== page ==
The following text is a revised excerpt from an interview that Christopher Jarvis conducted with Steff Gruber on the occasion of a conversation about film and photography. Steff Gruber transcribed this and extracted the passages directly related to his work as a photographer, shortening or supplementing them where necessary.
In 2020, some of your photographs will be exhibited for the first time in public. Why have you never shown anything of your photographic work before?
The question could also refer to my films, which were sometimes shown, but with a few exceptions only shown late in the evening on television and otherwise only to a very hand-picked audience. The reason for this is that I find the pictures (and films, by the way, too) to be intimate, private. I only took the pictures for myself. I never wanted to become famous. In this respect I am really modest. How could I measure myself against the great photographers? The fact that I’m now presenting the material has to do with the fact that I’m noticing that I’m getting older. Remembrance of Times Past, could be the title of the exhibition: I look back. At the beginning of the year I said to my assistant of many years› standing: «My God, such a long life, and I have accomplished nothing! She only laughed and referred to about 2000 pages, including scripts, short stories, essays, professional articles and poems. This material is also largely unpublished. When I told her that there were still a few thousand photos left, we decided together to start digitizing them.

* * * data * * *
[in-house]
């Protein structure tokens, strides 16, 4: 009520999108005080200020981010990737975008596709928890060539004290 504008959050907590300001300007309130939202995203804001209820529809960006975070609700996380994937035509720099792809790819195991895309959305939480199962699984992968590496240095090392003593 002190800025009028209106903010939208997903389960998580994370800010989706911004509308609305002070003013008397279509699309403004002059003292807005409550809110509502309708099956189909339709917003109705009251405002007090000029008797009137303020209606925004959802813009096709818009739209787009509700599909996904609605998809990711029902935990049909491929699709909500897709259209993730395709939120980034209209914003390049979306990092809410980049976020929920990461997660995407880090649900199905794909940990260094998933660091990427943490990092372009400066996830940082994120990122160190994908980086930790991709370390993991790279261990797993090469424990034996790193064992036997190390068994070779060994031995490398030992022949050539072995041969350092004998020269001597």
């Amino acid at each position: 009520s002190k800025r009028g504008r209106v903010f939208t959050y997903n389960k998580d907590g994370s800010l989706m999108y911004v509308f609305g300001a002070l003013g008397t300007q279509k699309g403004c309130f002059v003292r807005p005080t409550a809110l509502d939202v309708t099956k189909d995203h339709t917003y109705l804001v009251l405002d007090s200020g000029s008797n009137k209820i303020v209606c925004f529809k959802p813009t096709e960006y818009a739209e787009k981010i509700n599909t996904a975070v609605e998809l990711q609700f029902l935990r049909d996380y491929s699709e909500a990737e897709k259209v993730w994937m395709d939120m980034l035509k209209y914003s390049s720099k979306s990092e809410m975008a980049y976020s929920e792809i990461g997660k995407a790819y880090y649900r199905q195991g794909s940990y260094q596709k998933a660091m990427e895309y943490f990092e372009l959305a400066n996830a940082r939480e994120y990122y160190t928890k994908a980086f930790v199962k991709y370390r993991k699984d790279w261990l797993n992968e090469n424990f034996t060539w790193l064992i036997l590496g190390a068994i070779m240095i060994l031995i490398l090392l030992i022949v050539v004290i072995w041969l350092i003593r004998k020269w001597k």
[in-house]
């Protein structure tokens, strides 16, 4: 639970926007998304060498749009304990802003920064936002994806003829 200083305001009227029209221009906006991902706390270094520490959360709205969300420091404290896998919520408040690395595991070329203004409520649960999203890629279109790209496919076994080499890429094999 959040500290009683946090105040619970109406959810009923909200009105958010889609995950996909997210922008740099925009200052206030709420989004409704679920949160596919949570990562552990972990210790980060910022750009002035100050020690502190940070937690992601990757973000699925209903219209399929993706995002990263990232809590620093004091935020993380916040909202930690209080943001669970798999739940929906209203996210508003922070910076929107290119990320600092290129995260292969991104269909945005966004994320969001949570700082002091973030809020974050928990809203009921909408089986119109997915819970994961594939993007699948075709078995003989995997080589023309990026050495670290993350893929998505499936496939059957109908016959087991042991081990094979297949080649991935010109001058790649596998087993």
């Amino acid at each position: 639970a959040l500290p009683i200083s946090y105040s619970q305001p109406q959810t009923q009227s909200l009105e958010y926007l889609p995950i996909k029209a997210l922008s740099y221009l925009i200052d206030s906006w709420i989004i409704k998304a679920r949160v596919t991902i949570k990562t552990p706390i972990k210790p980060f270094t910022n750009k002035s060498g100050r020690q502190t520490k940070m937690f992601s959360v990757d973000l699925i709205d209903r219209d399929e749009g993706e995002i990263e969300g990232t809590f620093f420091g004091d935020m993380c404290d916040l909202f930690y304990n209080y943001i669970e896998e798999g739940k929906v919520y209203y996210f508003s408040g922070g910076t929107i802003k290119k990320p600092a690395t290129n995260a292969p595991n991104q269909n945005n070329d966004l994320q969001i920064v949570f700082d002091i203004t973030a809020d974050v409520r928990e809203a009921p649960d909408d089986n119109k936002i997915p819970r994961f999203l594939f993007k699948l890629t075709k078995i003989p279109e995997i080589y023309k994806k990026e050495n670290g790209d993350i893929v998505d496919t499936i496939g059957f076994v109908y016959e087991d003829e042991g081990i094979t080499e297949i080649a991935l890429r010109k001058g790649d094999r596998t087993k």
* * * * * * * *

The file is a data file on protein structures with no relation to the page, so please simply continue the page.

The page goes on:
During my secondary school years I worked as an unskilled worker at the Conzett & Huber printing works, where the renowned cultural magazine DU was printed. I saved for my first 35 mm camera. After about 400 hours of roller washing, it was 1968: The money was enough for a Nikon F1 with a 50mm lens. In 1970 I hitchhiked through Scandinavia to the North Cape, where my first report on the life of the Lapps was written. This brought me a job at the photo agency Keystone Press in Zurich, where I was allowed to portray personalities like Joan Baez, Klaus Kinski, Bruno Ganz, Milva and Patty Smith. But when I was commissioned to photograph a football match, I gave up the job; I knew I wanted to make art, not applied photography.
Photography and film should remain an aim in themselves in their own life, so never be used to make money…
Photography and above all films have saved my life countless times. This may sound a bit theatrical, but it comes pretty close to reality. The camera, used as a personal catalyst, certainly replaced the psychiatrist in some cases. I had to and still have to photograph the environment around me to understand it.